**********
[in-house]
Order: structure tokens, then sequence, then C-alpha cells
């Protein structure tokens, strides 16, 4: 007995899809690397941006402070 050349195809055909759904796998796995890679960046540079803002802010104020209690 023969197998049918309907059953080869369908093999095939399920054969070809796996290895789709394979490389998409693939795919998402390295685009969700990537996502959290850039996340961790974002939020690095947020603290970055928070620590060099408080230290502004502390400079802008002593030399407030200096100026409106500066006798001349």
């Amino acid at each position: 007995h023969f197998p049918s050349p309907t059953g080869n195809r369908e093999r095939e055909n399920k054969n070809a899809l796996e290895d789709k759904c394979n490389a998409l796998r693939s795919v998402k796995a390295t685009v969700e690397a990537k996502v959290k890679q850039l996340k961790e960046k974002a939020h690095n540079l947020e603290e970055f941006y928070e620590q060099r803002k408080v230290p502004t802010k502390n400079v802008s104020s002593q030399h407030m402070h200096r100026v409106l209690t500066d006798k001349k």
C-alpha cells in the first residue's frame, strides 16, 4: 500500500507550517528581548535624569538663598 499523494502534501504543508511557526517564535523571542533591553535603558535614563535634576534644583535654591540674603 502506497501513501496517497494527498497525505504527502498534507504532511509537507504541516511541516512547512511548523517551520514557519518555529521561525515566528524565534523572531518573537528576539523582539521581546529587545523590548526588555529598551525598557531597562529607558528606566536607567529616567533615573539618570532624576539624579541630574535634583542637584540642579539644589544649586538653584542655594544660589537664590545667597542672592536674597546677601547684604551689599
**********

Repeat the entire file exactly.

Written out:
[in-house]
Order: structure tokens, then sequence, then C-alpha cells
């Protein structure tokens, strides 16, 4: 007995899809690397941006402070 050349195809055909759904796998796995890679960046540079803002802010104020209690 023969197998049918309907059953080869369908093999095939399920054969070809796996290895789709394979490389998409693939795919998402390295685009969700990537996502959290850039996340961790974002939020690095947020603290970055928070620590060099408080230290502004502390400079802008002593030399407030200096100026409106500066006798001349």
């Amino acid at each position: 007995h023969f197998p049918s050349p309907t059953g080869n195809r369908e093999r095939e055909n399920k054969n070809a899809l796996e290895d789709k759904c394979n490389a998409l796998r693939s795919v998402k796995a390295t685009v969700e690397a990537k996502v959290k890679q850039l996340k961790e960046k974002a939020h690095n540079l947020e603290e970055f941006y928070e620590q060099r803002k408080v230290p502004t802010k502390n400079v802008s104020s002593q030399h407030m402070h200096r100026v409106l209690t500066d006798k001349k």
C-alpha cells in the first residue's frame, strides 16, 4: 500500500507550517528581548535624569538663598 499523494502534501504543508511557526517564535523571542533591553535603558535614563535634576534644583535654591540674603 502506497501513501496517497494527498497525505504527502498534507504532511509537507504541516511541516512547512511548523517551520514557519518555529521561525515566528524565534523572531518573537528576539523582539521581546529587545523590548526588555529598551525598557531597562529607558528606566536607567529616567533615573539618570532624576539624579541630574535634583542637584540642579539644589544649586538653584542655594544660589537664590545667597542672592536674597546677601547684604551689599